The Sensation XE has the same Qualcomm MSM8260 chipset as the first Sensation, only the dual-core CPU is clocked at a higher 1.5GHz speed, officially making it – on paper at least – the fastest Android phone for the moment. This is paired with the same 768MB RAM found on the first Sensation, along with the same 8-megapixel camera, tri-band 850/900/2100MHz 3G connectivity, 1GB of user-accessible storage (along with a bundled 8GB microSD card) and 4.3” 960 x 540 Super LCD screen.
But the main thing that separates the XE from the original Sensation is the inclusion of Beats Audio technology. Like its Sensation XL stablemate, the XE has a Beats Audio sound profile that’s specially tuned to match Beats By Dr Dre headphones. Alas, the XE doesn’t come with the excellent Beats By Dr Dre Solo headphones that the XL comes with – it’s lumped with the cheaper urBeats in-ear headphones. Still, they’re better quality than the usual fare, with a bright red cord, inline remote control and five sets of ear tips in different sizes.
Another area the XE lags behind the XL is in software. While the XL gets the benefit of bug fixes and performance tweaks found in Android 2.3.5 and HTC Sense 3.5, the XE uses the same Android 2.3.4 operating system and HTC Sense 3.0 as the first Sensation – a move that lets it down in the benchmarks, as you’ll see in the next section. If you aren’t yet familiar with HTC’s Sense software, it’s a graphical overlay that sits on top of Android that adds a few welcome tweaks like a customisable lockscreen, themeable interface, enhanced homescreen widgets and a modified launcher and notification window. It certainly puts a friendlier face on the Android interface that you can personalise more than any other phone, but it does drag on the system resources more than a vanilla Android build.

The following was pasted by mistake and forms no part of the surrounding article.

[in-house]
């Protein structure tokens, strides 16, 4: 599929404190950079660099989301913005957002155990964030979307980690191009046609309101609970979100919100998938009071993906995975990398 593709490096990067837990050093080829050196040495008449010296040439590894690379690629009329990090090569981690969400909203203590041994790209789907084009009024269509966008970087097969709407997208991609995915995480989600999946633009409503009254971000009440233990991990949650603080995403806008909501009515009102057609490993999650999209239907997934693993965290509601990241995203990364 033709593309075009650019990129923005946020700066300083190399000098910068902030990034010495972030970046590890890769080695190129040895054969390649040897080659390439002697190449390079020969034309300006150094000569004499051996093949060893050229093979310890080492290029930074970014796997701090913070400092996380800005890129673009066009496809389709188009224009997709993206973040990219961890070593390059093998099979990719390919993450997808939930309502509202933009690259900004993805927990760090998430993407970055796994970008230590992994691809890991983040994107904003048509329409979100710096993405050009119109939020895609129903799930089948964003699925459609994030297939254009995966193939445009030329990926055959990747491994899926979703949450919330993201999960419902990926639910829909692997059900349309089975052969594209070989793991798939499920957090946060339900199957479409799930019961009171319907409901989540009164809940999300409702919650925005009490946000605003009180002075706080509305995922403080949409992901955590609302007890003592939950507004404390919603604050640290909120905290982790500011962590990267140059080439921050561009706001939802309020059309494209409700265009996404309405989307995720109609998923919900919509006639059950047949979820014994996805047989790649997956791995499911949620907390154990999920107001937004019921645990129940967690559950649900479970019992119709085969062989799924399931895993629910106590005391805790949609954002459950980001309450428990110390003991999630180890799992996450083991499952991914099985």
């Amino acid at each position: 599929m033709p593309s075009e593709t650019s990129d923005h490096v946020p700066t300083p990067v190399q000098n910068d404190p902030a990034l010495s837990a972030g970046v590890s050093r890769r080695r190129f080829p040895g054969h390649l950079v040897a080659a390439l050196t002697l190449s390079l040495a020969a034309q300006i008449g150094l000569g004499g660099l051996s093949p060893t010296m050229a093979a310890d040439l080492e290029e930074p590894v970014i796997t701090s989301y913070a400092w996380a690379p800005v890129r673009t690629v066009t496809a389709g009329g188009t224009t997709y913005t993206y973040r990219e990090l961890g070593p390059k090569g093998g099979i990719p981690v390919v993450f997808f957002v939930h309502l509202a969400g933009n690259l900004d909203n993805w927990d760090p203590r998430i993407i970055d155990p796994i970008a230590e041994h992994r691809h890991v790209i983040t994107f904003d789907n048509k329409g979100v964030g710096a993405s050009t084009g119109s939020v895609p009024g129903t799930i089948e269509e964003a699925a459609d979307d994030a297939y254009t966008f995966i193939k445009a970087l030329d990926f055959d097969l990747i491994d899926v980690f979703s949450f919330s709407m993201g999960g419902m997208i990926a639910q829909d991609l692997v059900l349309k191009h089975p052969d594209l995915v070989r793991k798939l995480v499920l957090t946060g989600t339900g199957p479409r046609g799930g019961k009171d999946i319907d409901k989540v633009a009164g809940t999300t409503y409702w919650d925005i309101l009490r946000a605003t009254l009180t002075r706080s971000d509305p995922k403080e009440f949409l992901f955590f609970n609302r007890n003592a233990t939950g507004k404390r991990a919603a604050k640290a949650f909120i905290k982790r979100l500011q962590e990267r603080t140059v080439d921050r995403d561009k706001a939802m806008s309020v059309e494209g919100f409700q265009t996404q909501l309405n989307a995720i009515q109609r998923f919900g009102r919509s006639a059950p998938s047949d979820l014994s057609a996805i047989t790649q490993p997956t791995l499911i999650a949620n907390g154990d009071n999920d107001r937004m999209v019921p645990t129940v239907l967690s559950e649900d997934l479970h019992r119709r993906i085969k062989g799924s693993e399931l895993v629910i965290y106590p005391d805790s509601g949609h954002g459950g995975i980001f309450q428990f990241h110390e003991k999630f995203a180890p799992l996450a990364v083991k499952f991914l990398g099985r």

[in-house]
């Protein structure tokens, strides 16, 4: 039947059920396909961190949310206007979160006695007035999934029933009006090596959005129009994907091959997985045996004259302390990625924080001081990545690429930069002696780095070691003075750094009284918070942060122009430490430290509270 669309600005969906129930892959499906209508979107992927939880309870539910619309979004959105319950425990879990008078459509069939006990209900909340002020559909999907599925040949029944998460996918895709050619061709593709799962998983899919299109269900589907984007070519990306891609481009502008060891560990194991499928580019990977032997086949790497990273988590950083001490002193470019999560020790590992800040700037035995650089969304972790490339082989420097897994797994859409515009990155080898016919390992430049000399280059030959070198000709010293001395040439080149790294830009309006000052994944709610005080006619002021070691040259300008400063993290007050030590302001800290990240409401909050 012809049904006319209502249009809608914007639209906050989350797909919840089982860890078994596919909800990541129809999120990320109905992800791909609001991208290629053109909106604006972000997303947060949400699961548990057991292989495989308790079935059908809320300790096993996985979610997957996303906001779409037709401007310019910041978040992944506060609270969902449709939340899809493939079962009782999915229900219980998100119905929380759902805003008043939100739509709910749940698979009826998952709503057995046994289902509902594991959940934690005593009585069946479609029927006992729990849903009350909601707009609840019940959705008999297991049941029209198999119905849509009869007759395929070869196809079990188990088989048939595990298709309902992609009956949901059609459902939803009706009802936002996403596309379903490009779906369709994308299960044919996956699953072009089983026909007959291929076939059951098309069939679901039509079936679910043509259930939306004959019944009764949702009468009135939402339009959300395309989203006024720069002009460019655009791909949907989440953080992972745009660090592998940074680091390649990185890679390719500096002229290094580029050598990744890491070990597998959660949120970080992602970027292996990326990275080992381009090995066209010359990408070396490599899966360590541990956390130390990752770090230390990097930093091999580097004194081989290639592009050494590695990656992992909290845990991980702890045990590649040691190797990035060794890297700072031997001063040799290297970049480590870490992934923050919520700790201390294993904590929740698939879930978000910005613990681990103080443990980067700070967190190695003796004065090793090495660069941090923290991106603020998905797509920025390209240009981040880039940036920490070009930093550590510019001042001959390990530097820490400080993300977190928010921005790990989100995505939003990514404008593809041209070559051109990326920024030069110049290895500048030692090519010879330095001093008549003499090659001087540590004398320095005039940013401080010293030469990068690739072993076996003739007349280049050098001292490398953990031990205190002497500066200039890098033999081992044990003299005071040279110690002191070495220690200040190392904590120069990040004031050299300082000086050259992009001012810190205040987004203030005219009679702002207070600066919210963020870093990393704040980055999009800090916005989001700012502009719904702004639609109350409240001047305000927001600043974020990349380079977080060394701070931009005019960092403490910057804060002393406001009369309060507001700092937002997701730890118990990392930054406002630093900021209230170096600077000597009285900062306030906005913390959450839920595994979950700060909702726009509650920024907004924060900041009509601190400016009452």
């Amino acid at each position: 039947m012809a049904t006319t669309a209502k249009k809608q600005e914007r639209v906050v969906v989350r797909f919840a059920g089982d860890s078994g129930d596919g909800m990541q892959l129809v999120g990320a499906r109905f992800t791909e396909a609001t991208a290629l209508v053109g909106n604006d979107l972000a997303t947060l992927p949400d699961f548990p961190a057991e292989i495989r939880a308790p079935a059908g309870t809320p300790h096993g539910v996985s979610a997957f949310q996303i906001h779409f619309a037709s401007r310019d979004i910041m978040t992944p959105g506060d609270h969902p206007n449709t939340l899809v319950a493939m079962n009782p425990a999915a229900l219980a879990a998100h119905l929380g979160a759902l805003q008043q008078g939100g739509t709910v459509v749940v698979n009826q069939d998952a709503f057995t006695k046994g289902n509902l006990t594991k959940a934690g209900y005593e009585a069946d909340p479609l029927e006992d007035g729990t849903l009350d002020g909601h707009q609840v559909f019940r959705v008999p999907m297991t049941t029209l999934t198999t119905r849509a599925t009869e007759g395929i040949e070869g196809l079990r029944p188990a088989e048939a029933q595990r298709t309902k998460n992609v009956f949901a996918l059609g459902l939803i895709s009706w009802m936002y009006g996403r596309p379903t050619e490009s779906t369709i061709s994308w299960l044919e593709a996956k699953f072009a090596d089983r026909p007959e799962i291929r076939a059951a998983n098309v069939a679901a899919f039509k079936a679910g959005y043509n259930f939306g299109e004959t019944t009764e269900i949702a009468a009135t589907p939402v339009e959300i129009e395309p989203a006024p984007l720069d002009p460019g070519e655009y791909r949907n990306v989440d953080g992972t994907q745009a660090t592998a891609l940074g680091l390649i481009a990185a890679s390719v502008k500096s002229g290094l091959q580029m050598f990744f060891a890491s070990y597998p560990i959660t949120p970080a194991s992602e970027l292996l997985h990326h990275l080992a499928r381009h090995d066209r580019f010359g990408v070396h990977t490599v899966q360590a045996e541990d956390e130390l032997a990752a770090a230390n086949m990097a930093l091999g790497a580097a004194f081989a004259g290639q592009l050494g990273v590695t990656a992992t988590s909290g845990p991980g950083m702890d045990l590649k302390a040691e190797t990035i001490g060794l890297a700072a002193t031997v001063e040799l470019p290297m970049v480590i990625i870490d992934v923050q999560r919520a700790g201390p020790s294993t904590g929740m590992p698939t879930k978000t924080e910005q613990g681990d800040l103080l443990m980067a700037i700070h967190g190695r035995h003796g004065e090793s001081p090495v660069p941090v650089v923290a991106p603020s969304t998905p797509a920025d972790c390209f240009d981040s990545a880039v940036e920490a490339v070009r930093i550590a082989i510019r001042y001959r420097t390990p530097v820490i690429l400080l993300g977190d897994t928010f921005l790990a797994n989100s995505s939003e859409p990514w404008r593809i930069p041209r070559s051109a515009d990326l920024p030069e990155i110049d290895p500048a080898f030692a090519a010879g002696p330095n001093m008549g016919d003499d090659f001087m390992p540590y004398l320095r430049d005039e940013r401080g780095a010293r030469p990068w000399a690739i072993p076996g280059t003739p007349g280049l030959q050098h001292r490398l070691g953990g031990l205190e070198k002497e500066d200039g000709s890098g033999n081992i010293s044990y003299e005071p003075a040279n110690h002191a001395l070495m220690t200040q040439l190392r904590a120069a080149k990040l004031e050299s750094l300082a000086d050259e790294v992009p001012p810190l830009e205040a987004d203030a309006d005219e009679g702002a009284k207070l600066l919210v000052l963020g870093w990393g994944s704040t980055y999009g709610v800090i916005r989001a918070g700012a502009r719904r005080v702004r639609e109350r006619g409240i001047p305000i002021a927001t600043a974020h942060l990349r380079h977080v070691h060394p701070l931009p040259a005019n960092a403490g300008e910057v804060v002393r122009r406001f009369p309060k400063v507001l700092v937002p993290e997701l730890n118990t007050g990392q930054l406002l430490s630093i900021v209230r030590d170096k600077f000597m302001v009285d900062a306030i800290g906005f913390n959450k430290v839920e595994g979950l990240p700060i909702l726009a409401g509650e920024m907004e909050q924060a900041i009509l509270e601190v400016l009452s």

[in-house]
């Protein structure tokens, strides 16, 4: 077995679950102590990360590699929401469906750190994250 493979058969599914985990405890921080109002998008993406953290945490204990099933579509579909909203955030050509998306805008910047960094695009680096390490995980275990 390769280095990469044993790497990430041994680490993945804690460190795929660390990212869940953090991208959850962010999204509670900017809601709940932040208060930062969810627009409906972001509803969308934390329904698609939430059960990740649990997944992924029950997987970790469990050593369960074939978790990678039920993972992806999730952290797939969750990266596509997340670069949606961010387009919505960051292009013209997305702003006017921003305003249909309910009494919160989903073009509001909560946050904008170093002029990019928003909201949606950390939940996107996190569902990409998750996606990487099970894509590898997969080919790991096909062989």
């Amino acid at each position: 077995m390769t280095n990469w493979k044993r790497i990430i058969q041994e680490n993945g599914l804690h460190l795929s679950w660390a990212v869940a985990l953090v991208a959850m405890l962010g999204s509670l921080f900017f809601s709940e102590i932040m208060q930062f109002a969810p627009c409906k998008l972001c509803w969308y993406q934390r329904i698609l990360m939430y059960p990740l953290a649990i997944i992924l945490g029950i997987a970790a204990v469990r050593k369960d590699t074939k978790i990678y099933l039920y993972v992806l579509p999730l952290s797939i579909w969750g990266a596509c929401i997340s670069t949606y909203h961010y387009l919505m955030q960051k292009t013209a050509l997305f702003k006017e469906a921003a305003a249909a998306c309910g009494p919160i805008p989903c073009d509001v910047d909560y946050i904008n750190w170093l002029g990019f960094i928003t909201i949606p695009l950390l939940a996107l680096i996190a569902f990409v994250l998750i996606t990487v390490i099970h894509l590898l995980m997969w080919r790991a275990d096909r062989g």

We never considered the original HTC Sensation to be a slow poke, and while there is a speed improvement on the newer XE, it’s really only something you’d notice by using both phones side by side. They’re equally swift at waking up from sleep and unlocking, and things like scrolling, swiping and pinching are equally responsive on both units. Where you see a small speed improvement is bringing up the apps launcher, which comes up a fraction of a second faster, and things like turning on the camera and launching third party apps happen a couple of seconds quicker on the XE. Using Facebook, for instance, the app launched and loaded the news feed in 4.55 seconds on the XE versus 5.91 seconds on the original Sensation.
But it still came off slower than the Motorola RAZR and Samsung Galaxy S II for the two systems benchmarks, despite having a faster clock speed. What’s even more surprising is that the single-core Sensation XL achieved a better GL Benchmark score than the Sensation XE, despite having the older Adreno 205 graphics, as well as a higher Rightware Browsermark score. We’re assuming this is because the XL has the newer -and less resource intensive – Sense 3.5 software and Android 2.3.5 operating system.